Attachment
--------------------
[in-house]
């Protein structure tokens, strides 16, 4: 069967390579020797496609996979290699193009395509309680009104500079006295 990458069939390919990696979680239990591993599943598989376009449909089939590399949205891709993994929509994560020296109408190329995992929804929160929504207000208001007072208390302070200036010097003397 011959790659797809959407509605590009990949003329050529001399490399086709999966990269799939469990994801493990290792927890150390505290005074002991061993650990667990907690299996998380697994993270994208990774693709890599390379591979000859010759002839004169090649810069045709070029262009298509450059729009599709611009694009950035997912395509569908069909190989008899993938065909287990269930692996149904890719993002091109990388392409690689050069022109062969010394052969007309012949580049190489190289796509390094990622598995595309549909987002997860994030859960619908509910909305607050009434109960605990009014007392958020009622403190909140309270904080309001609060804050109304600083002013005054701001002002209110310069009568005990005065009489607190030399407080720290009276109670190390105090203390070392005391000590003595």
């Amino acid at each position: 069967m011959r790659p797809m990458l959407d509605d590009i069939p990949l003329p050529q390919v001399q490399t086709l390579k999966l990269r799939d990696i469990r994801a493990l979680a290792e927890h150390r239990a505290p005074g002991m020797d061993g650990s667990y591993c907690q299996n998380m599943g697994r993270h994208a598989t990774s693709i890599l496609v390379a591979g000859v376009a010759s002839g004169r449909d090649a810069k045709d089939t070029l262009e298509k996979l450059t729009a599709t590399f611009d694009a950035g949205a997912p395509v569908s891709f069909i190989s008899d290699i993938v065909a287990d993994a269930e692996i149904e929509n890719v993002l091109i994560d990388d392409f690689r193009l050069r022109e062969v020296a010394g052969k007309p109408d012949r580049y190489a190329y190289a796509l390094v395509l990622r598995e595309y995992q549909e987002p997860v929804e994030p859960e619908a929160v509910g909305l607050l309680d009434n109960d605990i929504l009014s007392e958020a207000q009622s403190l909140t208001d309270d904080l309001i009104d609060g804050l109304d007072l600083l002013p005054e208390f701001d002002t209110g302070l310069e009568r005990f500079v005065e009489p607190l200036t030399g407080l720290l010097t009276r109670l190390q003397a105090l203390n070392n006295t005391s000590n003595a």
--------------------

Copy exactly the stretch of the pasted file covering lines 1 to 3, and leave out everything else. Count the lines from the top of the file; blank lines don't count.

[in-house]
């Protein structure tokens, strides 16, 4: 069967390579020797496609996979290699193009395509309680009104500079006295 990458069939390919990696979680239990591993599943598989376009449909089939590399949205891709993994929509994560020296109408190329995992929804929160929504207000208001007072208390302070200036010097003397 011959790659797809959407509605590009990949003329050529001399490399086709999966990269799939469990994801493990290792927890150390505290005074002991061993650990667990907690299996998380697994993270994208990774693709890599390379591979000859010759002839004169090649810069045709070029262009298509450059729009599709611009694009950035997912395509569908069909190989008899993938065909287990269930692996149904890719993002091109990388392409690689050069022109062969010394052969007309012949580049190489190289796509390094990622598995595309549909987002997860994030859960619908509910909305607050009434109960605990009014007392958020009622403190909140309270904080309001609060804050109304600083002013005054701001002002209110310069009568005990005065009489607190030399407080720290009276109670190390105090203390070392005391000590003595």
């Amino acid at each position: 069967m011959r790659p797809m990458l959407d509605d590009i069939p990949l003329p050529q390919v001399q490399t086709l390579k999966l990269r799939d990696i469990r994801a493990l979680a290792e927890h150390r239990a505290p005074g002991m020797d061993g650990s667990y591993c907690q299996n998380m599943g697994r993270h994208a598989t990774s693709i890599l496609v390379a591979g000859v376009a010759s002839g004169r449909d090649a810069k045709d089939t070029l262009e298509k996979l450059t729009a599709t590399f611009d694009a950035g949205a997912p395509v569908s891709f069909i190989s008899d290699i993938v065909a287990d993994a269930e692996i149904e929509n890719v993002l091109i994560d990388d392409f690689r193009l050069r022109e062969v020296a010394g052969k007309p109408d012949r580049y190489a190329y190289a796509l390094v395509l990622r598995e595309y995992q549909e987002p997860v929804e994030p859960e619908a929160v509910g909305l607050l309680d009434n109960d605990i929504l009014s007392e958020a207000q009622s403190l909140t208001d309270d904080l309001i009104d609060g804050l109304d007072l600083l002013p005054e208390f701001d002002t209110g302070l310069e009568r005990f500079v005065e009489p607190l200036t030399g407080l720290l010097t009276r109670l190390q003397a105090l203390n070392n006295t005391s000590n003595a």